Steve Vai - Modern Primitive/Passion And Warfare album review

Steve Vai's second and definitive album gets a reissue, along with a bunch of newly updated material

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Released in 1990, Passion And Warfare was Steve Vai’s second album and is still regarded as definitive by many. An avid student of Frank Zappa, Vai transforms what is essentially a heavy metal instrumental album into a sublime guitar extravaganza with some judicious shredding, well-constructed solos with copious amounts of effects, broken up by the occasional ballad that can stir the heart while eschewing the obvious clichés. What few lyrics there are have an idiosyncratic wit and the overall sense is of an edgy heavy metal that’s invigorating, while refusing to settle.

For the 25th-anniversary reissue, Vai has created a whole new album of material that was written during the six-year gap between Passion And Warfare and his 1984 debut, a period that saw him playing with Dave Lee Roth and Whitesnake, among many others.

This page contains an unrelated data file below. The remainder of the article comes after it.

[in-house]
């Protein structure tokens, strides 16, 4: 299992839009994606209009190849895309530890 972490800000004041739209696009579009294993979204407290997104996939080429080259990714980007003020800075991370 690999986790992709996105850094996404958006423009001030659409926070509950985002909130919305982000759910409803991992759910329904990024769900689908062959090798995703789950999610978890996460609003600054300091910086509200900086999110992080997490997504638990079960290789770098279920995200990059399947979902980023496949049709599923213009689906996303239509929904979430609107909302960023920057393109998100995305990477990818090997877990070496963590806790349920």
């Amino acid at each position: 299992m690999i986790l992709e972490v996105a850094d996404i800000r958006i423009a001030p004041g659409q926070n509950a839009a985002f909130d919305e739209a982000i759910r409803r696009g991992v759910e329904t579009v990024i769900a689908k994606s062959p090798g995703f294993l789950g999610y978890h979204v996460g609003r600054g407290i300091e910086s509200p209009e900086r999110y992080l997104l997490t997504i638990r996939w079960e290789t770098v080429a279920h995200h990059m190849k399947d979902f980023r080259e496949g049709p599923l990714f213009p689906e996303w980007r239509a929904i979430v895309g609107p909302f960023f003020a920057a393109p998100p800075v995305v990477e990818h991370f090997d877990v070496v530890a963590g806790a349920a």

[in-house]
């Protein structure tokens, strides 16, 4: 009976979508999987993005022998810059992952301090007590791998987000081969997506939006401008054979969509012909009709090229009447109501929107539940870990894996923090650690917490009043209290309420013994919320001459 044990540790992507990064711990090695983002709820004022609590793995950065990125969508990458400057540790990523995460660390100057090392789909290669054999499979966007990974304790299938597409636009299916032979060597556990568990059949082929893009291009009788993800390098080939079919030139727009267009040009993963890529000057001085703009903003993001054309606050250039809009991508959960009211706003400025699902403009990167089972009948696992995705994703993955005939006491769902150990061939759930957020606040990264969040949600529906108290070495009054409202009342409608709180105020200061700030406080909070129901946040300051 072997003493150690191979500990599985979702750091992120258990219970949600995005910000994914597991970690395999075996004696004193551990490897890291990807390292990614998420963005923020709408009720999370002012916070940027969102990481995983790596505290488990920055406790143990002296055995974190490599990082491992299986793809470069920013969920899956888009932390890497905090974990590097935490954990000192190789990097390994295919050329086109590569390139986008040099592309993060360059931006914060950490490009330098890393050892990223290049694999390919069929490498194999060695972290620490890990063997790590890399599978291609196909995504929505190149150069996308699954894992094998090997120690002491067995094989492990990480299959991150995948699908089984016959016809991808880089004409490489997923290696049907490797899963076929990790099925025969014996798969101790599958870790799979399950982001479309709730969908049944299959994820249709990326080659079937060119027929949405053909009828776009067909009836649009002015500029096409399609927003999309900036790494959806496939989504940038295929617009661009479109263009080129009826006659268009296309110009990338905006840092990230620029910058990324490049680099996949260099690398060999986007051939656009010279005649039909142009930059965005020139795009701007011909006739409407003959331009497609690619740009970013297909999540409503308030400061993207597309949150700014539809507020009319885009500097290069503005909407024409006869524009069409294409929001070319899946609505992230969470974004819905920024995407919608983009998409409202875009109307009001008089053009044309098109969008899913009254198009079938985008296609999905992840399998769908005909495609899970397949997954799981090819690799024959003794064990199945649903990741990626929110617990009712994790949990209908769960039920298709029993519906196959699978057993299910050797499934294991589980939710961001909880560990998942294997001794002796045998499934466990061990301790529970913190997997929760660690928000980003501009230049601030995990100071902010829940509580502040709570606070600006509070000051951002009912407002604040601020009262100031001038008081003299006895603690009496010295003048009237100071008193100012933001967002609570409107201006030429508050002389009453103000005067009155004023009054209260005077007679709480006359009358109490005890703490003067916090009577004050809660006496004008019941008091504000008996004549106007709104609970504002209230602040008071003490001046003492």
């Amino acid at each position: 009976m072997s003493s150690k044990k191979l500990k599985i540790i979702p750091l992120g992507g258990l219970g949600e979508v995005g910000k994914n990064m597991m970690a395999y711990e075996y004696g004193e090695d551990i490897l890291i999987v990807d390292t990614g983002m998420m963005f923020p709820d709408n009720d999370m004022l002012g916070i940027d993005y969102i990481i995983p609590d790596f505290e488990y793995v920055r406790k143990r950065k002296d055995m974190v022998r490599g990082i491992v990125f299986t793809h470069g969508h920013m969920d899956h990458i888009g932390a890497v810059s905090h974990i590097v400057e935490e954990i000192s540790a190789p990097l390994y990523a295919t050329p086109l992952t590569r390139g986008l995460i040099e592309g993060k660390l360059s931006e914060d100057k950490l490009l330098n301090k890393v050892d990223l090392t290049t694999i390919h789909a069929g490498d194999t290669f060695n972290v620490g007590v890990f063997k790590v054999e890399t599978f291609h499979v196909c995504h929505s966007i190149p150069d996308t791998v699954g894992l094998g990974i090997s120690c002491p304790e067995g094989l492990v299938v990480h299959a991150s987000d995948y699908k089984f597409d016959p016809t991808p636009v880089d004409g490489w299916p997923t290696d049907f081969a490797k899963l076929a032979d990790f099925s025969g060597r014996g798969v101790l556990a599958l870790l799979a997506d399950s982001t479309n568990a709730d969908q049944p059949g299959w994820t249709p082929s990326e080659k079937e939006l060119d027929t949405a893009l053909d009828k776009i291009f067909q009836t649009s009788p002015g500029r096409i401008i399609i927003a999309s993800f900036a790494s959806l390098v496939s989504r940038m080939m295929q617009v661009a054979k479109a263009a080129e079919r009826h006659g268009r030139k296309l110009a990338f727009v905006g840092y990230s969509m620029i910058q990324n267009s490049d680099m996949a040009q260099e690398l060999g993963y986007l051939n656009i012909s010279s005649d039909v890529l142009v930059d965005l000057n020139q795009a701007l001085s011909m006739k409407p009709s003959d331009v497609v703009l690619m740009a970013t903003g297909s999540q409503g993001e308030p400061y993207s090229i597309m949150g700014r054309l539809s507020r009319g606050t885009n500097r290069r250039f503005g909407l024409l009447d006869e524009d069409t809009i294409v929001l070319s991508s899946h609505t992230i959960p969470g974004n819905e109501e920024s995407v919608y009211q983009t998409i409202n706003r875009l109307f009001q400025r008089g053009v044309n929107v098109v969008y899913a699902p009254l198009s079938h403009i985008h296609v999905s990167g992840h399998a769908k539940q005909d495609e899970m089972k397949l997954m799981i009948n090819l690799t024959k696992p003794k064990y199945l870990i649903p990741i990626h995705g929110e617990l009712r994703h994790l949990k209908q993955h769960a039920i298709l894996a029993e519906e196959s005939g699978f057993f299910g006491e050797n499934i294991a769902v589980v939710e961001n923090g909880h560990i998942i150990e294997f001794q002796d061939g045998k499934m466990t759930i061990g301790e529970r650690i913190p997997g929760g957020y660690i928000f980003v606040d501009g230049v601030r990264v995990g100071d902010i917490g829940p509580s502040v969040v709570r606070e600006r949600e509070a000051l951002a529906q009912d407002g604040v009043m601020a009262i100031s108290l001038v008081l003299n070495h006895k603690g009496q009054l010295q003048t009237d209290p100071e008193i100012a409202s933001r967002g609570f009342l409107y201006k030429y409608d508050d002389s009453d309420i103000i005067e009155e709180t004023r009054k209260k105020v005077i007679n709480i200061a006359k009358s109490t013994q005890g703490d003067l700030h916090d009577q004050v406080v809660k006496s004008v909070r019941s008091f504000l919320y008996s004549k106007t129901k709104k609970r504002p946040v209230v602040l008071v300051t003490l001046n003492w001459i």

But rather than present the music as a bunch of outtakes, he has either recorded new parts over the original rhythm tracks, re-recorded the track with the original musicians or re-recorded the track using his current musicians – hence the Modern Primitive title. It’s a novel approach that has the effect of placing the original album firmly in the present, where it belongs.

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